Here's your daily look at late-breaking national and international news, upcoming events and the stories that will be talked about Friday, April 18, 2014:
Friday's Blogs from the Bog!
Time and time again, the Lafayette Parish School Board shows an overwhelming tendency toward idiocy, but Wednesday night’s contentious discussion over Northside High School’s teen mother program tops the list of dumb discussions.
C & C Technologies, HIT Fitness, R3 Sciences, the Acadiana Symphony Association and the United Way of Acadiana recognized for innovation.
“The accomplishment of this goal within the next ten years is not only critical for the region to effectively compete with other regions for residents and businesses, but also to provide an amenity for everyone in Acadiana to enjoy.”
Education Superintendent John White says a continued push to try to keep Louisiana from using tests associated with the Common Core education standards are creating "a state of chaos" for public school teachers.
The Acadiana Symphony Orchestra has decided to end its traditional Independence Day spectacular known as Red White & Boom.
Under the deal, Teche shareholders would get 1.162 shares of IberiaBank for each share of Teche stock.
Gov. Bobby Jindal's plan to use $210 million in surplus and one-time money to help balance next year's budget received the backing Thursday of the State Bond Commission, support that was needed for the maneuver to work.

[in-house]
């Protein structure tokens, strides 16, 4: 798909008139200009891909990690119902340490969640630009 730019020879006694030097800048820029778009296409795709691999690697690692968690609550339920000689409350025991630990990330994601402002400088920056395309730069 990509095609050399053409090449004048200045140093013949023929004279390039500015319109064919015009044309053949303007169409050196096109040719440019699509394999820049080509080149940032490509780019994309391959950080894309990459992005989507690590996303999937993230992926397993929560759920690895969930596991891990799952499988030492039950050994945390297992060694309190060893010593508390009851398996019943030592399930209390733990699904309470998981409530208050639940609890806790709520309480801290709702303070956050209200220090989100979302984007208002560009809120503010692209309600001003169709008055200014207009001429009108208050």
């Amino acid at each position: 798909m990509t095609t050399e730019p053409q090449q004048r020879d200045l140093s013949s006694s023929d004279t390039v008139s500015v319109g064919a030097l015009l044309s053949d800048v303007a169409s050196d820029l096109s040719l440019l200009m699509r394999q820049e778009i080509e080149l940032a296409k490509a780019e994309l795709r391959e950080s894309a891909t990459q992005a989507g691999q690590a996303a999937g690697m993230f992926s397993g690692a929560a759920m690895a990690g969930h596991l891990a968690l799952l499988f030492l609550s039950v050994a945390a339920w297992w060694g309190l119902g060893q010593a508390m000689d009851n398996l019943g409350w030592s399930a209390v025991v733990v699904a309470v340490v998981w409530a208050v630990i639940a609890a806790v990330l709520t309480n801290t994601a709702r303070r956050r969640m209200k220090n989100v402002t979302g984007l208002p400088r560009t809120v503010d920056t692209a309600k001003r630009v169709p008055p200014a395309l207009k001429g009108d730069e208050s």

Acadiana's nightlife guide.
State wildlife and fisheries agents have arrested a 39-year-old man accused of stealing crawfish.
An East Feliciana Parish lawmaker has jettisoned his proposal to make it harder for a condemned prisoner to appeal a death sentence.
Senators advanced a proposal Wednesday that would let the governor remove New Orleans-area levee board members for violating what he considers to be public policy, despite concerns it would introduce political meddling into state flood protection.
The must have pieces this season
Dave Perkins, LCG Comp Plan honored along with local architects and designers at the 2014 INDesign Awards
Greg Manuel’s Lafayette-based residential development company is taking advantage of exponential industrial growth in Lake Charles.
Longtime Lafayette retailer ventures online.
It’s not how aggressive or conservative you are — it’s planning for risk that matters most.
Thanks to cutting-edge digital technology, more and more consumers are banking on ATMs and mobile phones.
Regional bank bids farewell to Downtown May 30
ABiz takes a look back at the most noteworthy moments for the local banking industry over the last year.
Most experts say short-term interest rates will be unchanged through 2014, but long-term rates are inching up.
Largest recruitment event in Acadiana returns May 21 to the Cajundome Convention Center
A lawyer’s ad should only be a starting point, as there is much more to consider when seeking quality representation.
Thanks to the inaugural 2012 INNOV8, a design for lifting heavy objects was brought to market.
The annual juried competition recognizes excellence in architecture, interior design and historic preservation in Lafayette and the five surrounding parishes.
Cypress Bayou GM hosts open house.
New hires, promotions, transfers in Acadiana business
The scion of a landmark Four Corners restaurant climbs back into Lafayette’s culinary scene as franchisee for a popular burger chain.